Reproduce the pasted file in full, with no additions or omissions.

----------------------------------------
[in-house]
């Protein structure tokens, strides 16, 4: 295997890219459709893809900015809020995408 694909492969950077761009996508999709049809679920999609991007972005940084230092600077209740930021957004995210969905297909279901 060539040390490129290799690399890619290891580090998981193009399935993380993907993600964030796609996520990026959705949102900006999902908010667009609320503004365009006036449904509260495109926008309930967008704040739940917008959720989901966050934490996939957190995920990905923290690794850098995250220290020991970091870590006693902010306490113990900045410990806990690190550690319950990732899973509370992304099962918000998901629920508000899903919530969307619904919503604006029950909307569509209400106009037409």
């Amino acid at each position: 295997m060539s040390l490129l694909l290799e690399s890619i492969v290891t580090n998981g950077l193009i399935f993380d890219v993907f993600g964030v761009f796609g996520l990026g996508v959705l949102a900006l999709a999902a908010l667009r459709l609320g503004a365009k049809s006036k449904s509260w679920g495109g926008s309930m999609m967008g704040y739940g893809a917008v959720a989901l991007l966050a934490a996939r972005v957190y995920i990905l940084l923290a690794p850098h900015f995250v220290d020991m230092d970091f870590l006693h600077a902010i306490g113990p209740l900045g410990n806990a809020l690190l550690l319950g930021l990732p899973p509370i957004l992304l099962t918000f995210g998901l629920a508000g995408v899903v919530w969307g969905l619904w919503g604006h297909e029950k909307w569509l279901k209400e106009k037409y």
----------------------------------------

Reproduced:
[in-house]
């Protein structure tokens, strides 16, 4: 295997890219459709893809900015809020995408 694909492969950077761009996508999709049809679920999609991007972005940084230092600077209740930021957004995210969905297909279901 060539040390490129290799690399890619290891580090998981193009399935993380993907993600964030796609996520990026959705949102900006999902908010667009609320503004365009006036449904509260495109926008309930967008704040739940917008959720989901966050934490996939957190995920990905923290690794850098995250220290020991970091870590006693902010306490113990900045410990806990690190550690319950990732899973509370992304099962918000998901629920508000899903919530969307619904919503604006029950909307569509209400106009037409």
């Amino acid at each position: 295997m060539s040390l490129l694909l290799e690399s890619i492969v290891t580090n998981g950077l193009i399935f993380d890219v993907f993600g964030v761009f796609g996520l990026g996508v959705l949102a900006l999709a999902a908010l667009r459709l609320g503004a365009k049809s006036k449904s509260w679920g495109g926008s309930m999609m967008g704040y739940g893809a917008v959720a989901l991007l966050a934490a996939r972005v957190y995920i990905l940084l923290a690794p850098h900015f995250v220290d020991m230092d970091f870590l006693h600077a902010i306490g113990p209740l900045g410990n806990a809020l690190l550690l319950g930021l990732p899973p509370i957004l992304l099962t918000f995210g998901l629920a508000g995408v899903v919530w969307g969905l619904w919503g604006h297909e029950k909307w569509l279901k209400e106009k037409y």